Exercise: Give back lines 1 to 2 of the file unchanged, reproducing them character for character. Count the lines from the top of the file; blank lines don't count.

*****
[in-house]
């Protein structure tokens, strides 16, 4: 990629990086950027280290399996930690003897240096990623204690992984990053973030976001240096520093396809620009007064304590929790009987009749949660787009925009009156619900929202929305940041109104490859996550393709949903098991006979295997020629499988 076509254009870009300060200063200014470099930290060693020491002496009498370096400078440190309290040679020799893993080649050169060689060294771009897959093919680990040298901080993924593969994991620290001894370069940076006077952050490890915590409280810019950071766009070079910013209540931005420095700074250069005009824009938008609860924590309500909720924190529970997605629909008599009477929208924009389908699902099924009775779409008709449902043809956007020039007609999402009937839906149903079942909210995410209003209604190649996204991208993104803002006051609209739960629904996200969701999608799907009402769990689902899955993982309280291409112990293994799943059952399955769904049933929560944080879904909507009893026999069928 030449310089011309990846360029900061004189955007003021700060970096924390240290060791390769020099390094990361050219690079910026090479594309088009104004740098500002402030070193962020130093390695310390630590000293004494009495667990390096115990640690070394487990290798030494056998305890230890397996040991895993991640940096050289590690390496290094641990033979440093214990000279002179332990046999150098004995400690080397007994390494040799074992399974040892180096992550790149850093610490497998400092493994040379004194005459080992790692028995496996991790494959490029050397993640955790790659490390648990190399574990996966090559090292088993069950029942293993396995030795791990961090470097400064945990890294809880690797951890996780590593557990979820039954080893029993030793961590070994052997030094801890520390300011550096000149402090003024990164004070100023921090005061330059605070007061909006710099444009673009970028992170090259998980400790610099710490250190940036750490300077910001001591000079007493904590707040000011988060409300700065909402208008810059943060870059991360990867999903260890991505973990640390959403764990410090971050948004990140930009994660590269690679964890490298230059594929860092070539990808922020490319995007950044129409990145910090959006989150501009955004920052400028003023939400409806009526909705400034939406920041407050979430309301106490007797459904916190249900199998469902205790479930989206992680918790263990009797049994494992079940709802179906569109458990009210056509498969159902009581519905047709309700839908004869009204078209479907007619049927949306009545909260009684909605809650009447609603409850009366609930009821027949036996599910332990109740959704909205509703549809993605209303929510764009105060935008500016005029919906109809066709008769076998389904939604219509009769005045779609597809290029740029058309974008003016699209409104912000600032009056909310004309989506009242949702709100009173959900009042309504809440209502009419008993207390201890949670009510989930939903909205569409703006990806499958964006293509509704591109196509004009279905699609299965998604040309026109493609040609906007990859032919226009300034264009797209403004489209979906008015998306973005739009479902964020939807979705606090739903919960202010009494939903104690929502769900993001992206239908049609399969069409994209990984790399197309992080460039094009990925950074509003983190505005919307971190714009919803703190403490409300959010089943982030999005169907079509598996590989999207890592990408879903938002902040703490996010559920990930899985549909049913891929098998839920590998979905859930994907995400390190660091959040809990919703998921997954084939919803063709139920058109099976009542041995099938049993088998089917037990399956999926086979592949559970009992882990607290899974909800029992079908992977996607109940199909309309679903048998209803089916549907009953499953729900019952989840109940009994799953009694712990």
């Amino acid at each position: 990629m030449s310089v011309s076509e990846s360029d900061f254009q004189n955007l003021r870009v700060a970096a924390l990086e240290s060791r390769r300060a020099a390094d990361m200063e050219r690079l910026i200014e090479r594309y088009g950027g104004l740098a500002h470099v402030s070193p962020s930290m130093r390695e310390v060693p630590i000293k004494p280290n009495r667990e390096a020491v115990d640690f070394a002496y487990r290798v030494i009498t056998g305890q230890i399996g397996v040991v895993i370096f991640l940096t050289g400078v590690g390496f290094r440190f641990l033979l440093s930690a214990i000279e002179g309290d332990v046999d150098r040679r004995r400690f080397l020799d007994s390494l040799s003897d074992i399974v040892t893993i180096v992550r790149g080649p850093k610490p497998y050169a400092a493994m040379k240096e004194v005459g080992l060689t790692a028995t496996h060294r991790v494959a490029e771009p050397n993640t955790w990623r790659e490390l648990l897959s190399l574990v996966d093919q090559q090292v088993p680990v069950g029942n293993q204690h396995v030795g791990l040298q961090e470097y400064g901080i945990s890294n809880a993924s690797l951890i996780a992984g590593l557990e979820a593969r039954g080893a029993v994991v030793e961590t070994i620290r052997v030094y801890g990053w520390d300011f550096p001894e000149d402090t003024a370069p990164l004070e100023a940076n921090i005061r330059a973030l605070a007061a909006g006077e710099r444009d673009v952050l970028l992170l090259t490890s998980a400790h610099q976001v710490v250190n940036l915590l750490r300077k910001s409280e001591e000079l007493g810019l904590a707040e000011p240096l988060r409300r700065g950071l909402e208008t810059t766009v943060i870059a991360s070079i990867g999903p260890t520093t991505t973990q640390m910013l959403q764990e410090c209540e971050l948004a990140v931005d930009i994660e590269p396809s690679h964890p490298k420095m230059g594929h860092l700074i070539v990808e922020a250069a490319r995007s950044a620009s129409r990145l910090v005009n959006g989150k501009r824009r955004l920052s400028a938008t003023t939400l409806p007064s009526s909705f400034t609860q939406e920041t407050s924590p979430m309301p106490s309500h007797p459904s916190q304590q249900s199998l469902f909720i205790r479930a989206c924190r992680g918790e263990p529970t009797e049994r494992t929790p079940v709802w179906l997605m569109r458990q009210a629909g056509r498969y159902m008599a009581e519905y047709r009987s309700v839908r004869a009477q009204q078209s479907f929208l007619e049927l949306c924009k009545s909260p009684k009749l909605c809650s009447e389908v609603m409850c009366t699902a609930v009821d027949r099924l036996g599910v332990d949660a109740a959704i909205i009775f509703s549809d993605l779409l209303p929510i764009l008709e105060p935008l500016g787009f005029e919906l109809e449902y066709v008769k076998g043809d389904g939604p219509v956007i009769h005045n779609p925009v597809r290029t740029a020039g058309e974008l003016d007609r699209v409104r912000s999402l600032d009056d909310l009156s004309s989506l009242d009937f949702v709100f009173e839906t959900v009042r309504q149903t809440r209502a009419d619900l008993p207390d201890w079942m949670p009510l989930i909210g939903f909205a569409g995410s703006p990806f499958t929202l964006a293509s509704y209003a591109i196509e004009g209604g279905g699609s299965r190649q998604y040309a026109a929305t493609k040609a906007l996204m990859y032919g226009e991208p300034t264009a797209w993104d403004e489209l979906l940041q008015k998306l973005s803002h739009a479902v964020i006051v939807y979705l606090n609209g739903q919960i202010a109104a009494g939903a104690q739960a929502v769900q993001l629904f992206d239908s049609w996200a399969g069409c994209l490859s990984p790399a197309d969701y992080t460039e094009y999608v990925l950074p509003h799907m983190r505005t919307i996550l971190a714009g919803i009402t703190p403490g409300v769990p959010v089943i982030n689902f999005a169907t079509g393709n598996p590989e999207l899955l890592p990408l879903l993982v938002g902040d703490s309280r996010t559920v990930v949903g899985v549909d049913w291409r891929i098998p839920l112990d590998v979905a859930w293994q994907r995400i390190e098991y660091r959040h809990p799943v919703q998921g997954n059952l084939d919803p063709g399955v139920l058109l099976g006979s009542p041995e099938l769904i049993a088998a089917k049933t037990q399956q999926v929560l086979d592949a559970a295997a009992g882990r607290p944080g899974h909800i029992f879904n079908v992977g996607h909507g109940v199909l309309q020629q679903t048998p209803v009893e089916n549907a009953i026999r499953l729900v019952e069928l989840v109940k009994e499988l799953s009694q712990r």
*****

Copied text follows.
[in-house]
């Protein structure tokens, strides 16, 4: 990629990086950027280290399996930690003897240096990623204690992984990053973030976001240096520093396809620009007064304590929790009987009749949660787009925009009156619900929202929305940041109104490859996550393709949903098991006979295997020629499988 076509254009870009300060200063200014470099930290060693020491002496009498370096400078440190309290040679020799893993080649050169060689060294771009897959093919680990040298901080993924593969994991620290001894370069940076006077952050490890915590409280810019950071766009070079910013209540931005420095700074250069005009824009938008609860924590309500909720924190529970997605629909008599009477929208924009389908699902099924009775779409008709449902043809956007020039007609999402009937839906149903079942909210995410209003209604190649996204991208993104803002006051609209739960629904996200969701999608799907009402769990689902899955993982309280291409112990293994799943059952399955769904049933929560944080879904909507009893026999069928 030449310089011309990846360029900061004189955007003021700060970096924390240290060791390769020099390094990361050219690079910026090479594309088009104004740098500002402030070193962020130093390695310390630590000293004494009495667990390096115990640690070394487990290798030494056998305890230890397996040991895993991640940096050289590690390496290094641990033979440093214990000279002179332990046999150098004995400690080397007994390494040799074992399974040892180096992550790149850093610490497998400092493994040379004194005459080992790692028995496996991790494959490029050397993640955790790659490390648990190399574990996966090559090292088993069950029942293993396995030795791990961090470097400064945990890294809880690797951890996780590593557990979820039954080893029993030793961590070994052997030094801890520390300011550096000149402090003024990164004070100023921090005061330059605070007061909006710099444009673009970028992170090259998980400790610099710490250190940036750490300077910001001591000079007493904590707040000011988060409300700065909402208008810059943060870059991360990867999903260890991505973990640390959403764990410090971050948004990140930009994660590269690679964890490298230059594929860092070539990808922020490319995007950044129409990145910090959006989150501009955004920052400028003023939400409806009526909705400034939406920041407050979430309301106490007797459904916190249900199998469902205790479930989206992680918790263990009797049994494992079940709802179906569109458990009210056509498969159902009581519905047709309700839908004869009204078209479907007619049927949306009545909260009684909605809650009447609603409850009366609930009821027949036996599910332990109740959704909205509703549809993605209303929510764009105060935008500016005029919906109809066709008769076998389904939604219509009769005045779609597809290029740029058309974008003016699209409104912000600032009056909310004309989506009242949702709100009173959900009042309504809440209502009419008993207390201890949670009510989930939903909205569409703006990806499958964006293509509704591109196509004009279905699609299965998604040309026109493609040609906007990859032919226009300034264009797209403004489209979906008015998306973005739009479902964020939807979705606090739903919960202010009494939903104690929502769900993001992206239908049609399969069409994209990984790399197309992080460039094009990925950074509003983190505005919307971190714009919803703190403490409300959010089943982030999005169907079509598996590989999207890592990408879903938002902040703490996010559920990930899985549909049913891929098998839920590998979905859930994907995400390190660091959040809990919703998921997954084939919803063709139920058109099976009542041995099938049993088998089917037990399956999926086979592949559970009992882990607290899974909800029992079908992977996607109940199909309309679903048998209803089916549907009953499953729900019952989840109940009994799953009694712990």